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A British judge has jailed music bootlegger for three and a half years. Mark Purseglove, 33, is estimated to be one of the biggest bootleggers in world, amassing a £6.6 (US$12.5) million fortune in 11 years of music piracy. Purseglove sold his bootlegs around Europe, in Japan and across the world via an international network of wholesale dealers. He had also used internet auction sites such as eBay, falsely advertising the discs as rare items, charging as much as US$240 per CD. He was arrested in June 2002 after protracted investigations by anti-piracy teams from IFPI and BPI, the bodies representing the international and UK recording industry. Purseglove has now lost all of his assets including two homes in Chelsea in London, a home in Brighton and his Aston Martin sports car (under the Proceeds of Crime legislation). He was jailed and ordered to forfeit all of his assets after being sentenced to three and a half years imprisonment on charges of Conspiracy to Defraud the UK recorded music industry. The confiscation order, amounting to £1.8 million (US$3. 4 million), is a British record for music piracy. Delivering the sentence, Judge Timothy Pontius made it clear that Purseglove’s decision to “flout the law to reap considerable financial rewards” would not be tolerated and that he “needed to pass a sentence to deter you and others and send a strong message that the courts will provide effective protection of the rights of producers, composers and publishers” and that he wished to “deprive you of as much as I lawfully can” adding that the “loss to the recording industry was likely to be considerable”. The Judge took into account Purseglove’s “contempt of previous injunctions” and “repeated flagrant and blatant disregard for the law” and ruled that failure to hand over his £1.8 (US$3.4) million fortune before the March 31 2005 deadline would result in a further five year prison term. The court had heard that Purseglove had built his bootlegging empire by amassing a massive collection of illegal recordings of classic and contemporary artists from Led Zeppelin, David Bowie and Pink Floyd to Supergrass and Coldplay. He paid people (including the band’s own sound engineers) to make illegal recordings, copied broadcasts and illegally counterfeited legitimately released recordings. Purseglove’s previous record included being the subject of a court injunction in 1991 after he was caught importing bootlegs into the UK. In 1996 he was caught in the US through a sting operation executed by the Recording Industry Association of America (RIAA) in conjunction with the FBI. He was later deported and ordered not to return to the US for twenty years. Purseglove was again caught in 1999 selling fakes at the Reading Festival in the UK, and a prosecution led to a four month prison sentence. Undeterred, he continued to expand his international bootlegging operation until his arrest in 2002.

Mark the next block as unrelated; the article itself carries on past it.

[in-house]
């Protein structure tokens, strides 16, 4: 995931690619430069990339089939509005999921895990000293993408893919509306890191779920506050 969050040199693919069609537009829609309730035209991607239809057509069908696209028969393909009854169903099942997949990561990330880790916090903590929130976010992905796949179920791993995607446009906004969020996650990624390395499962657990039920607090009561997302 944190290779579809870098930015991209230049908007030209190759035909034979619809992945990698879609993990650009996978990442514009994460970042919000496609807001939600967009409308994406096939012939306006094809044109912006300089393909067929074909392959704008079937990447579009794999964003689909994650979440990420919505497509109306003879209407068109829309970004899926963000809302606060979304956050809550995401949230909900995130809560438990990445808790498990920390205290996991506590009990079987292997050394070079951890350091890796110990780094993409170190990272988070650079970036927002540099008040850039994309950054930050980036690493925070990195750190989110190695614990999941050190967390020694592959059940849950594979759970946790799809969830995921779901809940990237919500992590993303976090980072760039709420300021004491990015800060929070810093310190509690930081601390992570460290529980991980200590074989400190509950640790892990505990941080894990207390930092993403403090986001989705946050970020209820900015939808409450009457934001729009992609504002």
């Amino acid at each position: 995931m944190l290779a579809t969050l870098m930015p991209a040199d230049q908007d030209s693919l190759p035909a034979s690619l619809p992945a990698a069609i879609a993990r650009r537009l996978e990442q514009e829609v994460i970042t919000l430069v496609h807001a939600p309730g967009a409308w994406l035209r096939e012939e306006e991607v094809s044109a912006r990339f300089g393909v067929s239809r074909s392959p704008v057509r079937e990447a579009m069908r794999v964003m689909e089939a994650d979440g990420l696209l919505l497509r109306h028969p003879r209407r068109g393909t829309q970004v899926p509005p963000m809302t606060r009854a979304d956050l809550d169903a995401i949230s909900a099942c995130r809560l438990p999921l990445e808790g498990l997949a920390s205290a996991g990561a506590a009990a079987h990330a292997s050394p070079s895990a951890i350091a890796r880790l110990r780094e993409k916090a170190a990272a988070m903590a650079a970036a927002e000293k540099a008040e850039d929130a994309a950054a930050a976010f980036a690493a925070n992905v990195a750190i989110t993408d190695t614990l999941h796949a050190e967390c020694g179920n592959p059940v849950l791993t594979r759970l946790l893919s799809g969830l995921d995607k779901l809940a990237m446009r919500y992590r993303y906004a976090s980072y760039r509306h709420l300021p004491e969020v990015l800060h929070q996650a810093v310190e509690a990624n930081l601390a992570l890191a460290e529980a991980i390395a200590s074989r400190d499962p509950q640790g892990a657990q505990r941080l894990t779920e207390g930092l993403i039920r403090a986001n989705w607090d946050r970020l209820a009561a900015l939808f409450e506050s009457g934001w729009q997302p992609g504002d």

See : www.ifpi.org

The Times 9 July 2004
Music Week 17 July 2004